The Emperor’s New Clothes is a great story with a lot of complexity around the values and motivations of the people.
- emperor (uncaring/materialistic)
- officials (questioning/self-doubt/faithful to a fault)
- citizens (concerned with neighbors’ opinion until safe)
- weavers (swindlers)
- children (innocent)
I always had a negative view of the emperor. The officials, even more so, because they should have been his trusted advisors. The real answer, as it relates to the emperor, I think comes down to the last sentence.
The translation from the The Hans Christian Andersen Centre linked by @Meredith uses the word “shivered” and states “he suspected they were right”
However, the Project Gutenberg translation uses the word “writhed” and states “for he knew it was true.” (HTML version)
The Emperor writhed, for he knew it was true, but he thought ‘the procession must go on now,’ so held himself stiffer than ever, and the chamberlains held up the invisible train.
I don’t know the Danish language, but it’s odd that the words the translators each chose differ so much in meaning. Just like @Meredith [quote=“Meredith, post:3, topic:49”]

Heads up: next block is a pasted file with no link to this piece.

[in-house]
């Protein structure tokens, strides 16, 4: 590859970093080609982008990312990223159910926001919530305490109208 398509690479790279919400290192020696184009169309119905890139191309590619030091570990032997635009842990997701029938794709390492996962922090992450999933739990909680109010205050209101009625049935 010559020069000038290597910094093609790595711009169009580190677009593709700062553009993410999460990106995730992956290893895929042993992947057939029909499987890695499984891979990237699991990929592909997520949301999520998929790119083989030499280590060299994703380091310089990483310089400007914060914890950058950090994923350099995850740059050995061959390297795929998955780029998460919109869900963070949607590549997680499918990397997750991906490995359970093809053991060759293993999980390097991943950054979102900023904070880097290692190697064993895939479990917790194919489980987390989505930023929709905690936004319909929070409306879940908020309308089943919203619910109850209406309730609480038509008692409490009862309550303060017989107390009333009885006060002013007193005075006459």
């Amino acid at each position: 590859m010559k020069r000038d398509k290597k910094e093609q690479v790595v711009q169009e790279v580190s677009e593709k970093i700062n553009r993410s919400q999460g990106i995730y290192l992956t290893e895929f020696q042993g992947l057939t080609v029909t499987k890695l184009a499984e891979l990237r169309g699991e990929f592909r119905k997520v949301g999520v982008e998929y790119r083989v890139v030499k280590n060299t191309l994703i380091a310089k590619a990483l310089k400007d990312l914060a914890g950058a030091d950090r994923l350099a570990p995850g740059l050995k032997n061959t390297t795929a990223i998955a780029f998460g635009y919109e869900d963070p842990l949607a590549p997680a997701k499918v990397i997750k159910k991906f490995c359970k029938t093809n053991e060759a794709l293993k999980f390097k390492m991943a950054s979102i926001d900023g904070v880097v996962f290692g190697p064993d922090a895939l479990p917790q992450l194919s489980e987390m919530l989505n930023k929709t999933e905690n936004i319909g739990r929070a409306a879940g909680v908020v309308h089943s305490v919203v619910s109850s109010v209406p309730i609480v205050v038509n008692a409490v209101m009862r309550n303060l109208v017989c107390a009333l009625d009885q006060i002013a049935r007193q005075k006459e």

it wasn’t how I remembered the end of the story at all
So let’s say we look the other way on that small fact about whether he knew or just suspected. The real question is WHY did the Emperor think
the procession must go on now.
Here is my view on the ending: As a leader he suspected he had been fooled, but he wan’t sure until the kid said something (so not the brightest guy).
However, sometimes a leader has to lead. If all of his officials and subjects sat around and thought about how bad things were, or how hard the tasks ahead were going to be, things might never improve. Everyone has doubts deep down. We want to be inspired by leaders, and we expect those leaders to show confidence. We also want leaders to be good people, intelligent, caring, and honest.
So the emperor decided he must continue to lead. Let’s hope he figures out the rest of it.